Chances are, if you've been working remotely during the pandemic, you weren't given much choice in the matter. The way we clock in has changed dramatically since COVID made offices largely unsafe, and many of us have had to adjust to working from home in a big way. There's a lot to love about the flexibility and comfort of remote work, but for employees, cost isn't necessarily one of them.
A new, early-stage paper from the National Bureau of Economic Research has some dispiriting news for struggling workers: We really do spend more cash on our work setup when we're working from home. This spans everything from renting extra space (or upgrading an apartment or home) to supplying your own standing desk to spending more on electricity and other utilities. Even more frustrating, it's far from the norm for employers to compensate those costs, leaving workers to shoulder the burden that a building manager or corporation normally would.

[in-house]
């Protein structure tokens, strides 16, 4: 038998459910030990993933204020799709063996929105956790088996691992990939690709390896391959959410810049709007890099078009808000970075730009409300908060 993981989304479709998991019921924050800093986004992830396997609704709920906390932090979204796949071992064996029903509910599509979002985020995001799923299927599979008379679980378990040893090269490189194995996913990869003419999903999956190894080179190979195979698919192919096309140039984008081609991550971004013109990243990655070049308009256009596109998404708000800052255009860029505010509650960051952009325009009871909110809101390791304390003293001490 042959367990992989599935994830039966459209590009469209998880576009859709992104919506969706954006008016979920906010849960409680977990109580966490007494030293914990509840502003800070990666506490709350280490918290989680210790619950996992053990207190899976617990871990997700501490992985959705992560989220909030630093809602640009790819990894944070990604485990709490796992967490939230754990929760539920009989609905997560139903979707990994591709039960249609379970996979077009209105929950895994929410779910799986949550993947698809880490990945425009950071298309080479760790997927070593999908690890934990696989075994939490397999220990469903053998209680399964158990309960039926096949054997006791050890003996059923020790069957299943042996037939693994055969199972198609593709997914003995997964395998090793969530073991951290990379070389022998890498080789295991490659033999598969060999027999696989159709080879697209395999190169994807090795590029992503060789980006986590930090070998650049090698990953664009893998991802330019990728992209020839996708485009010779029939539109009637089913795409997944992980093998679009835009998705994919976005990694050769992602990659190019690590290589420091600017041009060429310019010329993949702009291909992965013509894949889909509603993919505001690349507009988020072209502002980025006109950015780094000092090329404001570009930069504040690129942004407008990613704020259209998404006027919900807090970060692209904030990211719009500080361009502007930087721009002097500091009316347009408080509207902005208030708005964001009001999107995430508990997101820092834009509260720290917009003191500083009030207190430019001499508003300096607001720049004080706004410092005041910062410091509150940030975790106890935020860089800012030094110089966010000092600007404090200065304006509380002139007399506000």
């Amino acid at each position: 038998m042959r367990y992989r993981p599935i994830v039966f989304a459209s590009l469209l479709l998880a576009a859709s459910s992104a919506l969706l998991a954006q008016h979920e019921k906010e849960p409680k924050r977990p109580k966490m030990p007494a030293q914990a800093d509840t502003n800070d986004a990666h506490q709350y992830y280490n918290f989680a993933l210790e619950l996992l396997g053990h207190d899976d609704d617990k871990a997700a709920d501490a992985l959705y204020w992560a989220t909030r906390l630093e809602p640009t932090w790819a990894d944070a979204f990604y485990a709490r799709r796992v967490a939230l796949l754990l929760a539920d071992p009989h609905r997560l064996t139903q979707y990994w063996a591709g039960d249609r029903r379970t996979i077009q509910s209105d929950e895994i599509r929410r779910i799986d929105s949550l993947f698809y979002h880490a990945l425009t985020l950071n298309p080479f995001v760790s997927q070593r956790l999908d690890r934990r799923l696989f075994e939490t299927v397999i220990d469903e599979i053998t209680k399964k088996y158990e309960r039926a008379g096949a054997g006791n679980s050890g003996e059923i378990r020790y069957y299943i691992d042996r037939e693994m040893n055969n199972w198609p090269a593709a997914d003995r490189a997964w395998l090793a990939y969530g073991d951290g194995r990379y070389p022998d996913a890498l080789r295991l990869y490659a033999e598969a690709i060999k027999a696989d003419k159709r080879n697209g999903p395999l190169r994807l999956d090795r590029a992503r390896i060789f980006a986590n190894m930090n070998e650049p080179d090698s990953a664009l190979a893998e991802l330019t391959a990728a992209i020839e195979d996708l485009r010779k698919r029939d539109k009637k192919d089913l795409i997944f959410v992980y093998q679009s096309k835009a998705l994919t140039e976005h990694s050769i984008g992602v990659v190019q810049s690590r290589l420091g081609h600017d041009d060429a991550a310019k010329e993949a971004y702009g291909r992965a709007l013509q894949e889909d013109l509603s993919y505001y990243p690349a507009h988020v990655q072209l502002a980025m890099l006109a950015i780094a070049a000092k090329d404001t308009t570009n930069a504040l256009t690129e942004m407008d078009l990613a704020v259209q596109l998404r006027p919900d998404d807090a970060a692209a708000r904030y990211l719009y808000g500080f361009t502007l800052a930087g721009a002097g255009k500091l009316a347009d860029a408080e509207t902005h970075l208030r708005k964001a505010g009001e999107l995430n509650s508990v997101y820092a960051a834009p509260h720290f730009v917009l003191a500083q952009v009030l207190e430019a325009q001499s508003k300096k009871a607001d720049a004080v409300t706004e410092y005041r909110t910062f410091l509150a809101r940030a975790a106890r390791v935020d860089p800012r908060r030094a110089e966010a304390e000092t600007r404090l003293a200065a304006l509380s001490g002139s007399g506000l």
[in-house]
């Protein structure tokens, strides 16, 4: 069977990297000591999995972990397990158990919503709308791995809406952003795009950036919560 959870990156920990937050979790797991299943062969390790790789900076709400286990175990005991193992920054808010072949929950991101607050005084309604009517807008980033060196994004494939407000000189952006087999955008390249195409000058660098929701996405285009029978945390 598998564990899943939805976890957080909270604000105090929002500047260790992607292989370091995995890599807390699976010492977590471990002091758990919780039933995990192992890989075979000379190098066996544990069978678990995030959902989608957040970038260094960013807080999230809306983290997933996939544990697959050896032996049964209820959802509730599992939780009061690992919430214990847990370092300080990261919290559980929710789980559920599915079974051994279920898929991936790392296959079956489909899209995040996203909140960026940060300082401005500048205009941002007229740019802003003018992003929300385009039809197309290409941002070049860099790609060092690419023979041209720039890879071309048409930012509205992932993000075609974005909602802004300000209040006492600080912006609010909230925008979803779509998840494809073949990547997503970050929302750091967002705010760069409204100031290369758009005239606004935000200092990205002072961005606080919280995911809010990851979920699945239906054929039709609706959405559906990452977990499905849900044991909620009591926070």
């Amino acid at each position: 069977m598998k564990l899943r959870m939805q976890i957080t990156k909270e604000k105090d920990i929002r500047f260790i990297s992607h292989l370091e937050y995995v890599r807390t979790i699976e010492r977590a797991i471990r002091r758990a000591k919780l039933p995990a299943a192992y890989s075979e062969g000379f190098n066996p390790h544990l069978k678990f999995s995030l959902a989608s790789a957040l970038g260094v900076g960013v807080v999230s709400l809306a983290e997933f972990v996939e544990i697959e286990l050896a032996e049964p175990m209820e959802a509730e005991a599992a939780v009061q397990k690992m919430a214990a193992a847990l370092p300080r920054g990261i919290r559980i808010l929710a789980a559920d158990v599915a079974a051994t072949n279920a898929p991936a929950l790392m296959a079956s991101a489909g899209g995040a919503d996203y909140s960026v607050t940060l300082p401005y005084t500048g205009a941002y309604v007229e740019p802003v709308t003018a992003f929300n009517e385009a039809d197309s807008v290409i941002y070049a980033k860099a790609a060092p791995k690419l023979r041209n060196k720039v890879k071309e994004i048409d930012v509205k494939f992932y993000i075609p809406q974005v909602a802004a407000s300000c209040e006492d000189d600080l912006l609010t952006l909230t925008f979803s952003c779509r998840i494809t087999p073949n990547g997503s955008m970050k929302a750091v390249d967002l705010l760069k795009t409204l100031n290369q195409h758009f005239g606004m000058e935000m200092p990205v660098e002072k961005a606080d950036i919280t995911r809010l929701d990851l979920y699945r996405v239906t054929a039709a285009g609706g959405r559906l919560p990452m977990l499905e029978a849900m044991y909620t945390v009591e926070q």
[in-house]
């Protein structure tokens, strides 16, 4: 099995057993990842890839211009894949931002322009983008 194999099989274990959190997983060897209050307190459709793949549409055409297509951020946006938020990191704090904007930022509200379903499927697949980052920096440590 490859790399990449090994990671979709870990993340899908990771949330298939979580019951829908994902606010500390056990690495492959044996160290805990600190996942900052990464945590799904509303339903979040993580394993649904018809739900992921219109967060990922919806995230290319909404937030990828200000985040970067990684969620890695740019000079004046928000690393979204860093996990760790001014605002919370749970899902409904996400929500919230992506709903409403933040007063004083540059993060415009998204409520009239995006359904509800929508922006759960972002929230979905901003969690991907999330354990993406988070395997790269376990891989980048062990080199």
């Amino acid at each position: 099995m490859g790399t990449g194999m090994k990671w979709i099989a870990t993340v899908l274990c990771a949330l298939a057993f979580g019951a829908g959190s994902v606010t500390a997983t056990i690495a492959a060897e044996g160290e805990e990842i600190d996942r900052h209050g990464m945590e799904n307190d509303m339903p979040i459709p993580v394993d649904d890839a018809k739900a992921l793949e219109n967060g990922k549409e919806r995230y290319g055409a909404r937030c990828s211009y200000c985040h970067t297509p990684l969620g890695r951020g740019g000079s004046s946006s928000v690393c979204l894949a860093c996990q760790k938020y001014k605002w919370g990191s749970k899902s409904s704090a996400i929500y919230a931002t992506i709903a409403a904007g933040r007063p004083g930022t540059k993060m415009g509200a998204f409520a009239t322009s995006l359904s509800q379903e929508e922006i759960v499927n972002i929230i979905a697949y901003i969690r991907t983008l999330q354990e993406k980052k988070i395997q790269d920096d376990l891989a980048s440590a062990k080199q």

With increased vaccine distribution on the horizon, the end may be in sight for pandemic conditions in the United States. COVID has radically altered how we think about office jobs, though, from the need for flexibility to the way salaries are determined. One thing remains consistent across most surveys, which is that Americans don't want to revert to the way things used to be. That means a conversation about increased pay or home office subsidies, at the very least. If individuals are going to support a system, that system would do well to help the individual out.